In this article, the author discussed about the people power in which it can extend the benefits further to the countries in many different aspects and angles such as how good education and health condition can contribute to the economic growth of a country and so on. As we are living in the era of modernization, most of the countries are working hard to ensure that they can produce as much talented citizens as possible which can contribute to the growth of the nation.
From Diagram 2, it can be seen that Singapore incorporate the largest employment share of high-skilled workers which is 55%, while the lowest is Cambodia which only have 4% of high-skilled employment share. Despite that Singapore have the highest high-skilled employment share, but the share of low-skilled workers is a little bit higher if compared with Lao PDR which constitutes only 1% of low-skilled workers. Cambodia have the lowest share of high-skilled workers because the labour force in Cambodia can be classified as young labour force, which means that people started to participate in workforce at the early age in order to support their families.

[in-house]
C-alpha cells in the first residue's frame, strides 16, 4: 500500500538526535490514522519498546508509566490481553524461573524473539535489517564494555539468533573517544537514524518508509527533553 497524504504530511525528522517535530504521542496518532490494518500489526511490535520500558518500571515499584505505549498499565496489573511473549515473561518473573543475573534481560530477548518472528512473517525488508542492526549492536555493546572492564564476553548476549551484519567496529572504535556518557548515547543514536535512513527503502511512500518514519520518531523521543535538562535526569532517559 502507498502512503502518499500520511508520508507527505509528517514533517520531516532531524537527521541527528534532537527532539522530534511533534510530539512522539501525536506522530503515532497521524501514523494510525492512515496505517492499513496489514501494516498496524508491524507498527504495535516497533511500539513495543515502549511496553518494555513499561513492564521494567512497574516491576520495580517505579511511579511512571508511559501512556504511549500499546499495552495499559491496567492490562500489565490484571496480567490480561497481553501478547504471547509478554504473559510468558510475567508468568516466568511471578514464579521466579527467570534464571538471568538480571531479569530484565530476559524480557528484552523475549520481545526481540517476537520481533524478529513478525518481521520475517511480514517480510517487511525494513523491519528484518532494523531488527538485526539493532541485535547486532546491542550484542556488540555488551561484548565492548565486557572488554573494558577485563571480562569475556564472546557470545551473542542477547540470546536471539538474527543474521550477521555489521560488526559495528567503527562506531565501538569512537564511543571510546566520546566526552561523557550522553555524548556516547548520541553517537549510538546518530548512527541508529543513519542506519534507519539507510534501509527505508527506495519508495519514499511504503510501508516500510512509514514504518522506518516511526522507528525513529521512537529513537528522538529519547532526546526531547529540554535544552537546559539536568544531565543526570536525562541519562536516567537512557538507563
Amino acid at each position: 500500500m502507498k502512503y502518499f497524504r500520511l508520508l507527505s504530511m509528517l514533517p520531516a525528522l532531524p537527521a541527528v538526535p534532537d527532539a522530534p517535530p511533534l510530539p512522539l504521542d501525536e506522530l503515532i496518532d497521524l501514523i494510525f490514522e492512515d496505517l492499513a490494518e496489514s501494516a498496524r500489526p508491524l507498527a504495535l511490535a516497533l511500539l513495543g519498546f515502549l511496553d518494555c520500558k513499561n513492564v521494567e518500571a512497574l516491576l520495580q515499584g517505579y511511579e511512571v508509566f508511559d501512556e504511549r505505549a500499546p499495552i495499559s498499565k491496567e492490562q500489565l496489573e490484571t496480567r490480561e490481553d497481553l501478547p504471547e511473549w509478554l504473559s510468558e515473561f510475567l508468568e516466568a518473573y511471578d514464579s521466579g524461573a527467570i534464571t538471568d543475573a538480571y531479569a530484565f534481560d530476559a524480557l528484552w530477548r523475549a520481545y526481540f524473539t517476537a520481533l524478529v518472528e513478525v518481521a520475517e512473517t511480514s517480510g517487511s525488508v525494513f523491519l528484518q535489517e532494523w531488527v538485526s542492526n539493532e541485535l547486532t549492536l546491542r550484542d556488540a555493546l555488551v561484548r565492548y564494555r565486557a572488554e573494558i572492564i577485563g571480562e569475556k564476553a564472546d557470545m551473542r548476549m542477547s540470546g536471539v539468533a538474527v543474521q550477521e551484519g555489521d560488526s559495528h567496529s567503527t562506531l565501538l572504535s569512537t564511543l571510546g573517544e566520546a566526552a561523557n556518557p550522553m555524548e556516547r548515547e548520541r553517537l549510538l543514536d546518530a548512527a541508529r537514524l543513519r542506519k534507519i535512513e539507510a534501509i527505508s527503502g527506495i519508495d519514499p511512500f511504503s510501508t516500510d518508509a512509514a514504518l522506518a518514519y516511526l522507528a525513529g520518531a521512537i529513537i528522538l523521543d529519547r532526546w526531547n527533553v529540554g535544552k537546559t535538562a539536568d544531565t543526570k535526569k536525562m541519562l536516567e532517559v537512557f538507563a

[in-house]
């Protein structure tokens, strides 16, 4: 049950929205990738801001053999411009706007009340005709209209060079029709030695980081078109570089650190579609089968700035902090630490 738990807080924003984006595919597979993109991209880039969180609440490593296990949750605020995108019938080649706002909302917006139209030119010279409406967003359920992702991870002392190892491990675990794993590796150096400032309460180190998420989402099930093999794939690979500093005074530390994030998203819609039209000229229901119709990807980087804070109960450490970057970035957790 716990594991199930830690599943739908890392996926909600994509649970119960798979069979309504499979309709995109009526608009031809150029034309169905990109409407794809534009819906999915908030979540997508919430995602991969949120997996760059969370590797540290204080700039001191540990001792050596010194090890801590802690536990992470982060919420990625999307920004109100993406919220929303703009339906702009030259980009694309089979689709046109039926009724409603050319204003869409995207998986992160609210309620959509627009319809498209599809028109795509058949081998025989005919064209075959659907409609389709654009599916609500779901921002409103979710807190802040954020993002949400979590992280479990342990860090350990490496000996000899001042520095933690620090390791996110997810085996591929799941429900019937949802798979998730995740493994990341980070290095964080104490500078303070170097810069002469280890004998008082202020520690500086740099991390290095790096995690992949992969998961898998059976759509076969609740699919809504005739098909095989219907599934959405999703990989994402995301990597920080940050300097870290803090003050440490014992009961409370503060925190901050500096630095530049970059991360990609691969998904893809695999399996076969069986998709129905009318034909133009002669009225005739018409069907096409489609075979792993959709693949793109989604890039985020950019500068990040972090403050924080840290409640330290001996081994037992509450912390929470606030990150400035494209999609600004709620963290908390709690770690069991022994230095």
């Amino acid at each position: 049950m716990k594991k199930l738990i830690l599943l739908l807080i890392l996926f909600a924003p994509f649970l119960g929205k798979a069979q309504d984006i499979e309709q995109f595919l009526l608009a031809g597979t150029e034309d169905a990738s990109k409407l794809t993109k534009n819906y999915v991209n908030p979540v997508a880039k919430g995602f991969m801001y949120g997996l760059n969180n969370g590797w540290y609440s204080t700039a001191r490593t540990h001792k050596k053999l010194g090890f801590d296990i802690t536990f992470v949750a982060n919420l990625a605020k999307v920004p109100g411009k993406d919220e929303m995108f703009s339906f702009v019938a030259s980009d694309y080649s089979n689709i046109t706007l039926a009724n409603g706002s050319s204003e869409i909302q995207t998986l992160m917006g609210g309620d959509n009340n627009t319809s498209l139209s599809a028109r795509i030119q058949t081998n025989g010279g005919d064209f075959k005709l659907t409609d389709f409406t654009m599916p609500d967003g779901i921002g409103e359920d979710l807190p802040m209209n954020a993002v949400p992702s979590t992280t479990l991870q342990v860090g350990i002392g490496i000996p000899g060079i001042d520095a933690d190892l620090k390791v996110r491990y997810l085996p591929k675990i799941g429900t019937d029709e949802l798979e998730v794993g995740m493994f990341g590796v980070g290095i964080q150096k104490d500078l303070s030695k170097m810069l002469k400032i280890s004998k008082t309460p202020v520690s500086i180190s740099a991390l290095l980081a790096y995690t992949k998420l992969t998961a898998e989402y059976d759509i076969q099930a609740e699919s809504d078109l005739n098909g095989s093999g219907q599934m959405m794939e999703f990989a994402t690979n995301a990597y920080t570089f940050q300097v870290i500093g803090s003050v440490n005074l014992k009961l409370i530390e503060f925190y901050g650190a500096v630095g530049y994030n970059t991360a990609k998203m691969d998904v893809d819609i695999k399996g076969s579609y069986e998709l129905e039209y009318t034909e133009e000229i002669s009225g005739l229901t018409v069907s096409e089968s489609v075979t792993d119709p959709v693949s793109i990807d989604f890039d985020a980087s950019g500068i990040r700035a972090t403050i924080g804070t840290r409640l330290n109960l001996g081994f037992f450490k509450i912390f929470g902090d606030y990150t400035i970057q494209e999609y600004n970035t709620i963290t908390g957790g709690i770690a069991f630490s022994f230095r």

As we can see from Diagram 3, the percentage of tertiary graduates in Cambodia is only 0.5 percent. This is due to low living standards in that country that forces the nations to work since young. Besides, majority of the Cambodians are also self-employed or joined the informal sectors specifically working in the family businesses. While the working positions that been paid can only be found in certain sectors such as in garment, tourism, construction and the others, which make the employment in formal sector is substantially lower. This is why, the Cambodians remains poor and unstable in term of the livelihoods. The major impact can also be seen when the growth is not well shared among Cambodian people and the poverty rate is still high. With regard to that, the issue of child labour in Cambodia should be put into a serious attention to ensure the opportunity of the child receiving a proper and complete education, in which at the end can mould their talent and contribute more to the economic growth of the country. In contrast, Singapore have the largest employment share of high-skilled workers because it endeavours few reforms which related to educational policy when it realized the proliferating demand of technical talents. Ever since the last decades, many meticulous and comprehensive struggles had been carried out to ensure the internationalization of Singapore’s tertiary education and also in order to burgeon Singapore as a Global Schoolhouse’. Thus, this active participation of skilled or talent workers in the labour force had contribute to the growth of income as it accelerate the productivity of the nation. While Vietnam possesses the highest low-skilled employment share which is 41% since the tertiary education is not up to the standards of the corporate demand, and unfortunately even the skilled workers are not able to fulfil the requirements of their jobs. This can be seen from Diagram 4 when there is only 5 percent of Vietnamese graduates from tertiary education out of overall population. In addition, Vietnam fails to compete with Singapore, Indonesia, Thailand and Malaysia because of other few reasons such as weak English proficiency, low standards of problem solving and critical thinking or known as cognitive skills, lack of work discipline and the others. Besides, it has also been mentioned in the article that healthier citizens can contribute to a larger economic return as they become more productive. This is because, they don’t lose too much working time due to any sort of illness that requires a longer period of healing. Moreover, a good health is also necessary for the cognitive development of a child, hence it will increase the returns to investment in schooling. The circulation of wealth and savings can also be continued efficiently when the person have a longer lifespan. This is because when a person falls sick or having any diseases, he needs to take a certain amount of his saving to get a medical treatment. Therefore, the money is no longer available for him to invest in somewhere else which can help to accelerate the income of his country. It can be observed from Diagram 4 that the infant mortality rate of Singapore is the lowest since year 1990 until year 2015. In year 2015, Singapore stated only 2 percent of infant mortality rate, if compared with Lao PDR which have the highest infant mortality rate of 57 percent. Having a good and excellent child as well as maternal health services and childhood diseases programs had been among contributory factor of the Singaporean’s high life span or longevity. While different from Lao PDR, the infant mortality rate is very high because of few severe reasons such as the poor access to mother and child healthcare services (MCH). This is due to the low standard living of the nations and also the economic burden that they are facing. Besides, the quality of MCH itself had also been a major concern, including the poor standard of MCH routine services, low management capability and also lack of human resources for MCH. Meanwhile Brunei Darussalam, Malaysia and Thailand were doing quite well in terms of having low infant mortality rate since year 1990 to year 2015.The visible handRealizing that human capital can positively generate or improve the income of the country, there must be authorities who are responsible to carry out or organized the incentives in increasing the human capital. Indeed, the state must aware how important it is to invest in human capital. This is because, human capital must be developed or nurtured by the state as it cannot eventuate or aspire by itself, as what had been mentioned by the author in the article. For example, the Royal Government of Cambodia (RGC) also aiming a few goals and targets such as to achieve universal primary education by planning the easier access to education, increasing the education’s quality and also enhancing the technical and vocational education. While, with regards to health, RGC will also expanding the vaccination against measles and tetanus, increasing the coverage of children delivery by professional mid-wives, new-born baby care services and many more in order to improve the quality of maternal, infant and children healthcare services. In addition, in the case of Indonesia, the government also take some initiative to improve the human capital in terms of education and health. For instance, the Basic Literacy Education had been conducted to reduce the illiteracy rate among adults. Moreover, the government also make a step in financing the antenatal care, birth delivery care as well as postpartum care by launching the Birth Delivery Guarantee program (Jampersal) in 2011. Meanwhile, in Brunei Darussalam, all children are obliged or compulsory to attend at least nine years of formal schooling under the Compulsory Education Order 2007. Besides, the government also trying to achieve universal primary education by provides free education for one year of pre-school, six years of primary school and few others more including the vocational training school, under the introduction of the National Education Policy. With regard to child mortality, a strict and firm pro-life policy has been conducted which highlight that when there is a severe need for saving a woman’s life, then only abortion is allowable and legal. Plus, they also fortify and assure a comprehensive access of healthcare to all people such as universal coverage of parental care under the Maternal and Child Health (MCH) programs.